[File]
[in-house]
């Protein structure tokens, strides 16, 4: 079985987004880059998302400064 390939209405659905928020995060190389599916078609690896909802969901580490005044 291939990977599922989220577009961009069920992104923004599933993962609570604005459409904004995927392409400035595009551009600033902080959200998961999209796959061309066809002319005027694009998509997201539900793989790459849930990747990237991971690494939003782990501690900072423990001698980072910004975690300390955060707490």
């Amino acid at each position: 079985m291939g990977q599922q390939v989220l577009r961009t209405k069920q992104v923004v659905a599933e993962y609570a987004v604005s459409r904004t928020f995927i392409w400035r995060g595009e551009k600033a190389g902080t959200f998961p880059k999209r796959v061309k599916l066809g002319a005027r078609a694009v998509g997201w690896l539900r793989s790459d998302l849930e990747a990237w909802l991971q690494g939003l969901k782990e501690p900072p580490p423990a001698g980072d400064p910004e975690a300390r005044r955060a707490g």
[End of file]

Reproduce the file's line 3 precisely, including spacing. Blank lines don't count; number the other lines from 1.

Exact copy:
């Amino acid at each position: 079985m291939g990977q599922q390939v989220l577009r961009t209405k069920q992104v923004v659905a599933e993962y609570a987004v604005s459409r904004t928020f995927i392409w400035r995060g595009e551009k600033a190389g902080t959200f998961p880059k999209r796959v061309k599916l066809g002319a005027r078609a694009v998509g997201w690896l539900r793989s790459d998302l849930e990747a990237w909802l991971q690494g939003l969901k782990e501690p900072p580490p423990a001698g980072d400064p910004e975690a300390r005044r955060a707490g």